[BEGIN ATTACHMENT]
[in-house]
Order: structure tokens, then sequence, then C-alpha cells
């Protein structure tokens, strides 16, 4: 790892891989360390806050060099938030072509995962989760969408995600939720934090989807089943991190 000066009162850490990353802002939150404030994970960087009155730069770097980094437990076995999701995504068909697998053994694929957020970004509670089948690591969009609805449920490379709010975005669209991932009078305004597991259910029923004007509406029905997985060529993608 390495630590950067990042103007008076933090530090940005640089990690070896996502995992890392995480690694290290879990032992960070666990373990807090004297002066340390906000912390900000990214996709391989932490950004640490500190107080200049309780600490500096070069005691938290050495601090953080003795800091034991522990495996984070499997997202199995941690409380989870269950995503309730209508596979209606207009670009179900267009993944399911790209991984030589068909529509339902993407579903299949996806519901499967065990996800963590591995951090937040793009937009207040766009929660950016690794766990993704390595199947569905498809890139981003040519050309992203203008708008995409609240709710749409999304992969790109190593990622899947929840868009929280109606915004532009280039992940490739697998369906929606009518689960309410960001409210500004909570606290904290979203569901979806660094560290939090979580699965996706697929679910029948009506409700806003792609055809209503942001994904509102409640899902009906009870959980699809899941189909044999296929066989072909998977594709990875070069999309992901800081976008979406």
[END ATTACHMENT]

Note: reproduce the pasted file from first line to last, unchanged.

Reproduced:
[in-house]
Order: structure tokens, then sequence, then C-alpha cells
């Protein structure tokens, strides 16, 4: 790892891989360390806050060099938030072509995962989760969408995600939720934090989807089943991190 000066009162850490990353802002939150404030994970960087009155730069770097980094437990076995999701995504068909697998053994694929957020970004509670089948690591969009609805449920490379709010975005669209991932009078305004597991259910029923004007509406029905997985060529993608 390495630590950067990042103007008076933090530090940005640089990690070896996502995992890392995480690694290290879990032992960070666990373990807090004297002066340390906000912390900000990214996709391989932490950004640490500190107080200049309780600490500096070069005691938290050495601090953080003795800091034991522990495996984070499997997202199995941690409380989870269950995503309730209508596979209606207009670009179900267009993944399911790209991984030589068909529509339902993407579903299949996806519901499967065990996800963590591995951090937040793009937009207040766009929660950016690794766990993704390595199947569905498809890139981003040519050309992203203008708008995409609240709710749409999304992969790109190593990622899947929840868009929280109606915004532009280039992940490739697998369906929606009518689960309410960001409210500004909570606290904290979203569901979806660094560290939090979580699965996706697929679910029948009506409700806003792609055809209503942001994904509102409640899902009906009870959980699809899941189909044999296929066989072909998977594709990875070069999309992901800081976008979406």